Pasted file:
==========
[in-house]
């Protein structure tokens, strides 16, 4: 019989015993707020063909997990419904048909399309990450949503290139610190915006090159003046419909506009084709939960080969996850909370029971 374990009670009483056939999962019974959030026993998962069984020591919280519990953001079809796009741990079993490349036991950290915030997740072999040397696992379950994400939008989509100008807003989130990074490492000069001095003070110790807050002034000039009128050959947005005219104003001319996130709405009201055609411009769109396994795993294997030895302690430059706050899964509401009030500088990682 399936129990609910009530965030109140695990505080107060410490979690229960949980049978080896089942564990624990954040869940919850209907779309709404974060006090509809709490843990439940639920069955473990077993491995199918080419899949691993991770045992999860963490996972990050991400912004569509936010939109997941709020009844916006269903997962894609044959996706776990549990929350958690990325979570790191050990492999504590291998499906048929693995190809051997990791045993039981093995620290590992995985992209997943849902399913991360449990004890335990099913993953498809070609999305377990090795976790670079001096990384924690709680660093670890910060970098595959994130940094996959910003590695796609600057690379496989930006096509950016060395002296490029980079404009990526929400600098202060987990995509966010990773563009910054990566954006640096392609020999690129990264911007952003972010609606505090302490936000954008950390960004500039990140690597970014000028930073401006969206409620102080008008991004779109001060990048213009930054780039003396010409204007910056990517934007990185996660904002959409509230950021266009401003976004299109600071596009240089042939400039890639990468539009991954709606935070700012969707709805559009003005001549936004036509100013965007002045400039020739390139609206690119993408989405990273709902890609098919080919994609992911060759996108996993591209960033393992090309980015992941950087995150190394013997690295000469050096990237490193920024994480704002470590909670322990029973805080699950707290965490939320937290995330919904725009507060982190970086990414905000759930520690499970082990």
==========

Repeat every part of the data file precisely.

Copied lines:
[in-house]
């Protein structure tokens, strides 16, 4: 019989015993707020063909997990419904048909399309990450949503290139610190915006090159003046419909506009084709939960080969996850909370029971 374990009670009483056939999962019974959030026993998962069984020591919280519990953001079809796009741990079993490349036991950290915030997740072999040397696992379950994400939008989509100008807003989130990074490492000069001095003070110790807050002034000039009128050959947005005219104003001319996130709405009201055609411009769109396994795993294997030895302690430059706050899964509401009030500088990682 399936129990609910009530965030109140695990505080107060410490979690229960949980049978080896089942564990624990954040869940919850209907779309709404974060006090509809709490843990439940639920069955473990077993491995199918080419899949691993991770045992999860963490996972990050991400912004569509936010939109997941709020009844916006269903997962894609044959996706776990549990929350958690990325979570790191050990492999504590291998499906048929693995190809051997990791045993039981093995620290590992995985992209997943849902399913991360449990004890335990099913993953498809070609999305377990090795976790670079001096990384924690709680660093670890910060970098595959994130940094996959910003590695796609600057690379496989930006096509950016060395002296490029980079404009990526929400600098202060987990995509966010990773563009910054990566954006640096392609020999690129990264911007952003972010609606505090302490936000954008950390960004500039990140690597970014000028930073401006969206409620102080008008991004779109001060990048213009930054780039003396010409204007910056990517934007990185996660904002959409509230950021266009401003976004299109600071596009240089042939400039890639990468539009991954709606935070700012969707709805559009003005001549936004036509100013965007002045400039020739390139609206690119993408989405990273709902890609098919080919994609992911060759996108996993591209960033393992090309980015992941950087995150190394013997690295000469050096990237490193920024994480704002470590909670322990029973805080699950707290965490939320937290995330919904725009507060982190970086990414905000759930520690499970082990």